The team lost its second-leading scorer and eight-year coach.
For most college athletes, it’s a simple reality that, eventually, they will no longer wear the colors of their university. For most, the cause will be the end of their four years of eligibility, but for junior forward Allicia Yurkovic of the women’s soccer team, she left the team on her own terms.
With 12 career goals and six assists, the team’s second-highest scorer for the past two seasons decided to forgo her senior season and her final year of an athletic scholarship to pursue a nursing degree, which she wouldn’t have been able to do had she stayed.
“I don’t want to be in school for seven years. I’d rather just get in and get out,” Yurkovic said. “Soccer is very important to me, but one more year of soccer isn’t more important than a couple more years of school.”
The team is also losing another program mainstay as coach David Jones announced his resignation on Nov. 16, citing the needs of his family, whom he saw little of while coaching the team.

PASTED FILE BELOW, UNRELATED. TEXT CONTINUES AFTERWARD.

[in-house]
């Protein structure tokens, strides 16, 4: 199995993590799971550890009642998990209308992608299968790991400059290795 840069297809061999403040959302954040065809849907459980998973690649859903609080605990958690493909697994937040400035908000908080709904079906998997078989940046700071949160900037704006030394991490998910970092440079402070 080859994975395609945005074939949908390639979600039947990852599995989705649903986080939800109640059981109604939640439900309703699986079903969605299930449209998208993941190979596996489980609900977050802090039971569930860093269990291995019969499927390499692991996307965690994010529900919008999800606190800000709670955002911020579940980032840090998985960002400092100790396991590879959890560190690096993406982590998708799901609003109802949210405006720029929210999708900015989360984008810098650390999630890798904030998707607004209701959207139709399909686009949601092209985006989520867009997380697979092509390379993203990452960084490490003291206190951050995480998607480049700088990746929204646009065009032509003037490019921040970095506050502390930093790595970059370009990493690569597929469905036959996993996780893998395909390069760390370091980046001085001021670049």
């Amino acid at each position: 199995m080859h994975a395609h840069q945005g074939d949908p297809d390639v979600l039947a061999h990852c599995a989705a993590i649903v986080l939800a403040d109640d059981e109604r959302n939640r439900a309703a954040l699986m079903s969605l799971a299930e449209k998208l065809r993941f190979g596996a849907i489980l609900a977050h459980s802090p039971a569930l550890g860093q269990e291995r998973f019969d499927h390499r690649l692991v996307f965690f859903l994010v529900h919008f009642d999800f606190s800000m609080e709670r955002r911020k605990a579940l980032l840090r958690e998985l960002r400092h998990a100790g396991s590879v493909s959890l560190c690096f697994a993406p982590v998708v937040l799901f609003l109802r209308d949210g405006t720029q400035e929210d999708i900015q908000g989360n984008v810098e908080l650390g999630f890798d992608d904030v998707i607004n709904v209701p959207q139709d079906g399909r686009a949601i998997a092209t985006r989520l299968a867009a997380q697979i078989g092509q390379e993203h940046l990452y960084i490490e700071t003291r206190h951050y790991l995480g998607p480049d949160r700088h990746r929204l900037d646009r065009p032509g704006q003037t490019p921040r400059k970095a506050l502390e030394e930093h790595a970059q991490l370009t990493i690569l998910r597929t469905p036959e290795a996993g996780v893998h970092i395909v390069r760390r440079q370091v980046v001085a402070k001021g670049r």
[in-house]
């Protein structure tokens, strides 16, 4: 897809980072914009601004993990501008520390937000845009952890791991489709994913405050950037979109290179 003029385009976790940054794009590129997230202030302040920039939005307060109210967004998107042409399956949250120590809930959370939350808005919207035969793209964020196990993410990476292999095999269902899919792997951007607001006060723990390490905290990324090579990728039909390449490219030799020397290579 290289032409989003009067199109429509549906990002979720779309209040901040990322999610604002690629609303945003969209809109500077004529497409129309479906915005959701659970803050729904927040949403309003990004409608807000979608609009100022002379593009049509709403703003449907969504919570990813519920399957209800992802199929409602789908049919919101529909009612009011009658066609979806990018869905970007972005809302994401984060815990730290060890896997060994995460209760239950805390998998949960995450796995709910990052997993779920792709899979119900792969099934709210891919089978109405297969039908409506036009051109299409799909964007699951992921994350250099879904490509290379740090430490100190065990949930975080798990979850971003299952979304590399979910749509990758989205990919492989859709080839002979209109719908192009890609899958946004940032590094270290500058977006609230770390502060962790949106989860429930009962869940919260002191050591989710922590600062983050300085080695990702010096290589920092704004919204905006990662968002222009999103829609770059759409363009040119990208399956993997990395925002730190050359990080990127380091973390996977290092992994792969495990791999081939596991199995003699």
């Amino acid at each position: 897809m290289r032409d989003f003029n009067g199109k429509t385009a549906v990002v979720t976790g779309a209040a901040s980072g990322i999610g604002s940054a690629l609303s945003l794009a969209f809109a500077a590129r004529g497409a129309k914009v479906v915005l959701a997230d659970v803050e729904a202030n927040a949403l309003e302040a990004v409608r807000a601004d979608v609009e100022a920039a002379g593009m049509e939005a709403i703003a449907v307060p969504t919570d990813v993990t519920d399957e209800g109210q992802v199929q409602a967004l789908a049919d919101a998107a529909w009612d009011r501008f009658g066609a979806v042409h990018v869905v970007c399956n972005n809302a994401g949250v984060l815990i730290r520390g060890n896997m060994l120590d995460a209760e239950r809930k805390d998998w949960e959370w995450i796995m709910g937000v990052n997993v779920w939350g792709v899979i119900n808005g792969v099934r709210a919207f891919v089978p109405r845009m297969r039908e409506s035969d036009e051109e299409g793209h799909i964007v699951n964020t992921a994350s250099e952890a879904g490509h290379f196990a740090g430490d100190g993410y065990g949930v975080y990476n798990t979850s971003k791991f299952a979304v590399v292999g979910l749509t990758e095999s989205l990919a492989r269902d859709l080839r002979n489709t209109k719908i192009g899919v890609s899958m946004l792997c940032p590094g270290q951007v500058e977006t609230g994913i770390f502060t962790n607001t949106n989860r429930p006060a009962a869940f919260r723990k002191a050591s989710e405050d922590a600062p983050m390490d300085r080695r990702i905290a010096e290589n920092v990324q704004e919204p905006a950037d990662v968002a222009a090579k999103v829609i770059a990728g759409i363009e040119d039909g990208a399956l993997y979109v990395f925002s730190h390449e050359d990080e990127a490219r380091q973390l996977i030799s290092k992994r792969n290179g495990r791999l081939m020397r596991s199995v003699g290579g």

“I have two young kids. My son just turned 8 – he played baseball and soccer this fall, and I was able to see two of his events,” Jones said. “My daughter swims and plays soccer, and I saw a total of one-and-a-half of her events this fall. My kids are only going to be young for a short amount of time, and with all the travel during the season from August until November, it’s all about the college team that you’re focused on. From then till February, it’s all about recruiting.”
“When you’re on the road all the time, the quality of life at home is not the best,” Jones added.